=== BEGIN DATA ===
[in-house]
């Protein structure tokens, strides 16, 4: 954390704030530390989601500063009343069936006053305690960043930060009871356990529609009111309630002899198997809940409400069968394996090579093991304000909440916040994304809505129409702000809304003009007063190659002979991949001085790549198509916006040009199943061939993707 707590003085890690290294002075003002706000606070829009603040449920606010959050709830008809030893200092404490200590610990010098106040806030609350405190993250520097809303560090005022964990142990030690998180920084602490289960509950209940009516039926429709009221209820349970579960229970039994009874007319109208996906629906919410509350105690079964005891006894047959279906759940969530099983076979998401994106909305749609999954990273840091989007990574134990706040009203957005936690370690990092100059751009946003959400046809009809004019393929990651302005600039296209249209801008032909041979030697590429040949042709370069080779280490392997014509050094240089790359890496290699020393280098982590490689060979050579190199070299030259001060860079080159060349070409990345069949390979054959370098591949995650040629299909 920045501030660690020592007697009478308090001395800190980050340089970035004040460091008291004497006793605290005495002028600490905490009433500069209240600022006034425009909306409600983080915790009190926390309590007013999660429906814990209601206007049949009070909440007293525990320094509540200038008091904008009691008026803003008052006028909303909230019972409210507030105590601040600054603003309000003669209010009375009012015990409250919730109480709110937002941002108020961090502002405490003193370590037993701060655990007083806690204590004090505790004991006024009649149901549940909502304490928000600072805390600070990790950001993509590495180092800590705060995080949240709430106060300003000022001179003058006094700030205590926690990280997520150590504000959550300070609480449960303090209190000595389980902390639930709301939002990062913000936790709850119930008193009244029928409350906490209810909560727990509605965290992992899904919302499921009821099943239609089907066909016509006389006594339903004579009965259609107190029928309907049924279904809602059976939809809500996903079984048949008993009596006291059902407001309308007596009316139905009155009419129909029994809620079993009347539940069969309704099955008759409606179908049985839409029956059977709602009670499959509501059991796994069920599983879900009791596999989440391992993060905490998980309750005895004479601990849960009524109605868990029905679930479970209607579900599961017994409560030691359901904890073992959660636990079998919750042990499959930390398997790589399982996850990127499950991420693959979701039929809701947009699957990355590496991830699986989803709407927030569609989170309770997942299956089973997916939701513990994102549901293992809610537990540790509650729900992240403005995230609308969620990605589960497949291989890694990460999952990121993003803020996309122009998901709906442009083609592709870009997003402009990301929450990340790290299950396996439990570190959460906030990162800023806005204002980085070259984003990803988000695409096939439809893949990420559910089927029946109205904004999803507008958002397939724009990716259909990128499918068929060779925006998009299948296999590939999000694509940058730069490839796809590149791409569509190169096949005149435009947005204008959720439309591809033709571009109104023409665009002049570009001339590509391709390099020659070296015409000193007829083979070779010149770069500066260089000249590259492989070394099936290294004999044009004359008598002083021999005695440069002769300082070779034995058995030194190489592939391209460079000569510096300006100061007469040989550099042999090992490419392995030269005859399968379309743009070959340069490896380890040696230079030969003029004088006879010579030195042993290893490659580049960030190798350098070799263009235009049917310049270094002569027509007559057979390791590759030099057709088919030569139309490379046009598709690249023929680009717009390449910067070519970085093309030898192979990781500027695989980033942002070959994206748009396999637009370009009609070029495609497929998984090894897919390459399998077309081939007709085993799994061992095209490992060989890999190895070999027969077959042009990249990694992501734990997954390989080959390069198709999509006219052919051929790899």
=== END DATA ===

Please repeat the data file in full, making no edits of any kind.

[in-house]
């Protein structure tokens, strides 16, 4: 954390704030530390989601500063009343069936006053305690960043930060009871356990529609009111309630002899198997809940409400069968394996090579093991304000909440916040994304809505129409702000809304003009007063190659002979991949001085790549198509916006040009199943061939993707 707590003085890690290294002075003002706000606070829009603040449920606010959050709830008809030893200092404490200590610990010098106040806030609350405190993250520097809303560090005022964990142990030690998180920084602490289960509950209940009516039926429709009221209820349970579960229970039994009874007319109208996906629906919410509350105690079964005891006894047959279906759940969530099983076979998401994106909305749609999954990273840091989007990574134990706040009203957005936690370690990092100059751009946003959400046809009809004019393929990651302005600039296209249209801008032909041979030697590429040949042709370069080779280490392997014509050094240089790359890496290699020393280098982590490689060979050579190199070299030259001060860079080159060349070409990345069949390979054959370098591949995650040629299909 920045501030660690020592007697009478308090001395800190980050340089970035004040460091008291004497006793605290005495002028600490905490009433500069209240600022006034425009909306409600983080915790009190926390309590007013999660429906814990209601206007049949009070909440007293525990320094509540200038008091904008009691008026803003008052006028909303909230019972409210507030105590601040600054603003309000003669209010009375009012015990409250919730109480709110937002941002108020961090502002405490003193370590037993701060655990007083806690204590004090505790004991006024009649149901549940909502304490928000600072805390600070990790950001993509590495180092800590705060995080949240709430106060300003000022001179003058006094700030205590926690990280997520150590504000959550300070609480449960303090209190000595389980902390639930709301939002990062913000936790709850119930008193009244029928409350906490209810909560727990509605965290992992899904919302499921009821099943239609089907066909016509006389006594339903004579009965259609107190029928309907049924279904809602059976939809809500996903079984048949008993009596006291059902407001309308007596009316139905009155009419129909029994809620079993009347539940069969309704099955008759409606179908049985839409029956059977709602009670499959509501059991796994069920599983879900009791596999989440391992993060905490998980309750005895004479601990849960009524109605868990029905679930479970209607579900599961017994409560030691359901904890073992959660636990079998919750042990499959930390398997790589399982996850990127499950991420693959979701039929809701947009699957990355590496991830699986989803709407927030569609989170309770997942299956089973997916939701513990994102549901293992809610537990540790509650729900992240403005995230609308969620990605589960497949291989890694990460999952990121993003803020996309122009998901709906442009083609592709870009997003402009990301929450990340790290299950396996439990570190959460906030990162800023806005204002980085070259984003990803988000695409096939439809893949990420559910089927029946109205904004999803507008958002397939724009990716259909990128499918068929060779925006998009299948296999590939999000694509940058730069490839796809590149791409569509190169096949005149435009947005204008959720439309591809033709571009109104023409665009002049570009001339590509391709390099020659070296015409000193007829083979070779010149770069500066260089000249590259492989070394099936290294004999044009004359008598002083021999005695440069002769300082070779034995058995030194190489592939391209460079000569510096300006100061007469040989550099042999090992490419392995030269005859399968379309743009070959340069490896380890040696230079030969003029004088006879010579030195042993290893490659580049960030190798350098070799263009235009049917310049270094002569027509007559057979390791590759030099057709088919030569139309490379046009598709690249023929680009717009390449910067070519970085093309030898192979990781500027695989980033942002070959994206748009396999637009370009009609070029495609497929998984090894897919390459399998077309081939007709085993799994061992095209490992060989890999190895070999027969077959042009990249990694992501734990997954390989080959390069198709999509006219052919051929790899």